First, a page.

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Death Finds a Way: A Janie Riley Mystery by Lorine McGinnis Schulze

Janie Riley is an avid genealogist with a habit of stumbling on to dead bodies. She and her husband head to Salt Lake City Utah to research Janie's elusive 4th great-grandmother. But her search into the past leads her to a dark secret. Can she solve the mysteries of the past and the present before disaster strikes? Available now on Amazon.com and the CreateSpace eStore
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Death Finds a Way: A Janie Riley Mystery
by Lorine McGinnis Schulze

Janie Riley is an avid genealogist with a habit of stumbling on to dead bodies. She and her husband head to Salt Lake City Utah to research Janie's elusive 4th great-grandmother. But her search into the past leads her to a dark secret. Can she solve the mysteries of the past and the present before disaster strikes? Available now on Amazon.com and Amazon.ca

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Obsolete Occupations of the Netherlands

© Cor Snabel

Innkeeper (herbergier or waard)

The entertainment the 17th century Dutchmen had, was limited. Life was hard and death was everywhere. Most of them had to work hard to earn their daily bread, but there were a few places to relax.

If a nobleman in the Middle Ages spent the night at an inn, he attached his shield to the front-wall and put a guard next to the door in order to scare of the robbers and beggars. Seeing the shield the other travelers knew they were in the company of noble guests and that they could safely close their eyes. The innkeeper asked the knight if he could keep the shield as a souvenir and attached it to his inn permanently. When Count Dirk VI went to Kleef he had a number of spare shields with him, to leave behind at every inn. It is said, that this explains why so many inns had a coat of arms or a lion in their name.

The inn was the place where the 17th century countryman spent his time for leisure and pleasure. One could drink there, or smoke, sing, talk and most of all gamble. The men played cards or chess, and always for money. Very popular was a particular dice-game, which resembles the American game craps. The inn was also the perfect place to do business, although the church called it evil-, silly- or fool’s trade; some deals were made with too much alcohol as bad counseller. The frequency of this kind of deals was so high, that in Holland a law was issued, that every transaction made in an inn or bar could be cancelled within 24 hours.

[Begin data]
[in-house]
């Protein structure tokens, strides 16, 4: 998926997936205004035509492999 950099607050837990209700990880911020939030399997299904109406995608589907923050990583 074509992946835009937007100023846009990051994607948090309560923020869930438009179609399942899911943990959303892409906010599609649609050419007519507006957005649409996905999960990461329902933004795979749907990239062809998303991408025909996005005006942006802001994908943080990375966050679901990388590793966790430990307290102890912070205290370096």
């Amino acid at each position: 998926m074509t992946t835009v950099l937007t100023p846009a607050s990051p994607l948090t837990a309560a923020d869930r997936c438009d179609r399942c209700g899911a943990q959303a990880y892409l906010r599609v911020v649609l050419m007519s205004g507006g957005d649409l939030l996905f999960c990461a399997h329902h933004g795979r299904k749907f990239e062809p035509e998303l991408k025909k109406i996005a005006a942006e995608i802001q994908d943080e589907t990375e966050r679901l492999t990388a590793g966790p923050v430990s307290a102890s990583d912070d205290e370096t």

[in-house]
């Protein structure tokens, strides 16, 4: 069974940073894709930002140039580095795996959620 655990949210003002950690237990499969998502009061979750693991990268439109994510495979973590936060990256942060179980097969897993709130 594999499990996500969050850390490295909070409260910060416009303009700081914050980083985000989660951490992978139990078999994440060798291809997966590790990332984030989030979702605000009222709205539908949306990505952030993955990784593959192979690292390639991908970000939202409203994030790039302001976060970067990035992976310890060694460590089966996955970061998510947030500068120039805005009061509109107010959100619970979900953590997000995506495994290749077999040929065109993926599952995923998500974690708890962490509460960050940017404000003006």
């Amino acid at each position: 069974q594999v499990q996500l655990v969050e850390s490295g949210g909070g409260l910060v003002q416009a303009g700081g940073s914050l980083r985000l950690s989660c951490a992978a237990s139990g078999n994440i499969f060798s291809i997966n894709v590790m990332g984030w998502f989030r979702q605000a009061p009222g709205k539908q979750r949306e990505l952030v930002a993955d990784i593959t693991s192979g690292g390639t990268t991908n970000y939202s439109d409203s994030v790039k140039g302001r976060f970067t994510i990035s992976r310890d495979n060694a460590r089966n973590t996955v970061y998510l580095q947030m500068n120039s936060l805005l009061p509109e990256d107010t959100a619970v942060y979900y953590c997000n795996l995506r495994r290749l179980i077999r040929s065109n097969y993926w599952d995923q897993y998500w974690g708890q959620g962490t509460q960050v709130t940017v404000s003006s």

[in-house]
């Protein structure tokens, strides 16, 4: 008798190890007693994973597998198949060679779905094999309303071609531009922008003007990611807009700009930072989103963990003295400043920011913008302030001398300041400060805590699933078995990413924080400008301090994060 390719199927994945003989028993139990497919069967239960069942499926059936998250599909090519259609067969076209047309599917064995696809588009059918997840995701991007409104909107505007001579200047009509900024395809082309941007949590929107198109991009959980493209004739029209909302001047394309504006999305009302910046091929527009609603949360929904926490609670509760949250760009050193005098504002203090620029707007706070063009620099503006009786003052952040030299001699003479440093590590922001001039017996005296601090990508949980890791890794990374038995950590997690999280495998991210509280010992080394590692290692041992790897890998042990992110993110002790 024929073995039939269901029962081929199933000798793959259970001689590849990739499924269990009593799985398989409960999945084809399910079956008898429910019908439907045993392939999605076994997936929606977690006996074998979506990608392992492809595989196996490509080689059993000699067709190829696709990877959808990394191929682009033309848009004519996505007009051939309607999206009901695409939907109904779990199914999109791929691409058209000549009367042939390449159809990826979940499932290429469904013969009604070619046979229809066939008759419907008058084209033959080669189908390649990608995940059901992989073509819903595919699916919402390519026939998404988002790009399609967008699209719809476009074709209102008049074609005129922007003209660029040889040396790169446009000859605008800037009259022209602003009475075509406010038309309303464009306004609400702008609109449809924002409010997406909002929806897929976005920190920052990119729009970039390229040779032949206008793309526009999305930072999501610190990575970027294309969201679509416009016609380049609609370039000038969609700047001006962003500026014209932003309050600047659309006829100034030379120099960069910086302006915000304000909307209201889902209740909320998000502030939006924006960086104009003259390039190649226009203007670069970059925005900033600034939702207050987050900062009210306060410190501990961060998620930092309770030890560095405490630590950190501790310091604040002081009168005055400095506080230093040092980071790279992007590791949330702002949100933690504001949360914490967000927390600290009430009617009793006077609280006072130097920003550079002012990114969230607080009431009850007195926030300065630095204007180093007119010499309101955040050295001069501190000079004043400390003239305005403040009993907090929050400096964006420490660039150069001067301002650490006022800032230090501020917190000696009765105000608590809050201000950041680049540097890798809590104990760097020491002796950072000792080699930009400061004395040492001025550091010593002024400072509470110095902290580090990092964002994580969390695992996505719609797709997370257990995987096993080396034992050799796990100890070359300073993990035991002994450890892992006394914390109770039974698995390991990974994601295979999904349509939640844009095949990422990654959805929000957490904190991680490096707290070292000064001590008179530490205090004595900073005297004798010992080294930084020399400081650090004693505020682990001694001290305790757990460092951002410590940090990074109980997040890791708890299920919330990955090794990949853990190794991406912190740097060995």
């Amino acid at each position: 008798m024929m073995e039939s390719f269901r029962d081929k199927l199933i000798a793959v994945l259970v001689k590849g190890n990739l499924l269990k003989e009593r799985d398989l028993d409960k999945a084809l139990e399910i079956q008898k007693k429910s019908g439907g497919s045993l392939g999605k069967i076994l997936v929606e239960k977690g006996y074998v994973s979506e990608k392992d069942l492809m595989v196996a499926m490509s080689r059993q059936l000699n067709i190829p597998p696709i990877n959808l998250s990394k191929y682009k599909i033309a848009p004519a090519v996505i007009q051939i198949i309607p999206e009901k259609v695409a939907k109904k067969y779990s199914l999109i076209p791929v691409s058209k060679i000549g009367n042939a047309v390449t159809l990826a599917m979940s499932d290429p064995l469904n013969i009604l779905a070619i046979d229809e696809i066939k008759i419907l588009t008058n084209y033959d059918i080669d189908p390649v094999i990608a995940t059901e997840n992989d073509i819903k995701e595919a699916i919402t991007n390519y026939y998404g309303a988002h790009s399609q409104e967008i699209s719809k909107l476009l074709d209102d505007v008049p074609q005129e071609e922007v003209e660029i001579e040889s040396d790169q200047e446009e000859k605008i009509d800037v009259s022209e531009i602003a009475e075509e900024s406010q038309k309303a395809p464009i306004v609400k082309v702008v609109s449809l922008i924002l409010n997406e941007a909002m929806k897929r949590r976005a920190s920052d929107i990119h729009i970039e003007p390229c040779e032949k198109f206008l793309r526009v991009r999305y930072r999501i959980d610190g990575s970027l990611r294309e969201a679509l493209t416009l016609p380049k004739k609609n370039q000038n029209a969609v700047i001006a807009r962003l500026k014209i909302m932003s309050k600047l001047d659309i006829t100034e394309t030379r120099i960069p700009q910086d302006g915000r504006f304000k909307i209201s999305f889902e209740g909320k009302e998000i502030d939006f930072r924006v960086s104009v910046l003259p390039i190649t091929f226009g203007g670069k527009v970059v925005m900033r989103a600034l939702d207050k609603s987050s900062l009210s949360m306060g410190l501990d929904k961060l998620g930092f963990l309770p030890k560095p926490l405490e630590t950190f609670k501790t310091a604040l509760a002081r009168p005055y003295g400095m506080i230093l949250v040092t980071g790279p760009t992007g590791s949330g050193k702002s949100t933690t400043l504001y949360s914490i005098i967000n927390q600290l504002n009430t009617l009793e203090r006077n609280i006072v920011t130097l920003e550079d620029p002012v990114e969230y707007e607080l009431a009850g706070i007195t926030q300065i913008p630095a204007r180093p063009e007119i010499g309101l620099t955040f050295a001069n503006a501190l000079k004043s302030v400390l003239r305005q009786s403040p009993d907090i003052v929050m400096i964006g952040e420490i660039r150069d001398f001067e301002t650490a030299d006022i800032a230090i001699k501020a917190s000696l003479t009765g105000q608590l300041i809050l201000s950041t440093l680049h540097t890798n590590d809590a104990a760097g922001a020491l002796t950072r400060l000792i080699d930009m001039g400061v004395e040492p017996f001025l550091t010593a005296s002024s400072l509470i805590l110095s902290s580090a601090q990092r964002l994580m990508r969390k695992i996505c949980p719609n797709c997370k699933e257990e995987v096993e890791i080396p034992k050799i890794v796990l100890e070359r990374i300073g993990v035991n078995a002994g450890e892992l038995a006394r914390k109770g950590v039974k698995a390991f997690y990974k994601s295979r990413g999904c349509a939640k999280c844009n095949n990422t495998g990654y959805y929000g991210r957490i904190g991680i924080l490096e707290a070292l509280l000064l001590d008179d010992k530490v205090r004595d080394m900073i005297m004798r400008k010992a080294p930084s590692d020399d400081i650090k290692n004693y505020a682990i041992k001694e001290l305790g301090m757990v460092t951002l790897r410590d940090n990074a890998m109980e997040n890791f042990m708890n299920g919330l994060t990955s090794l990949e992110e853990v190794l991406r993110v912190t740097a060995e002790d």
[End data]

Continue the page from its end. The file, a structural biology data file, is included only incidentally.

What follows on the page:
The highlights for the innkeeper were the annual fairs and markets. Musicians and comedians had to draw the customers and raise sales. The whole family had to work at the inn; the wife and daughters served the drinks, while the father and sons entertained the guests with cards and games and removed any occassional troublemakers. In later years the inns had their own “amusement park”; labyrinths were laid out next to the inn. Or a field for the local favorite ball sport malie, a game simular to croquet.

>Choose from the following ancient occupations

Baker | Beachcomber | Beguine | Candlemaker | Dumpman | Executioner | Fanmaker | Fireman | Gravedigger | Innkeeper | Laundrywoman | Nightwatch | Peddlar | Porter | Seat Caretaker | Ship Shanghai | Soapmaker | Streetpaver | Tolltaker | Pharmacist


 
 

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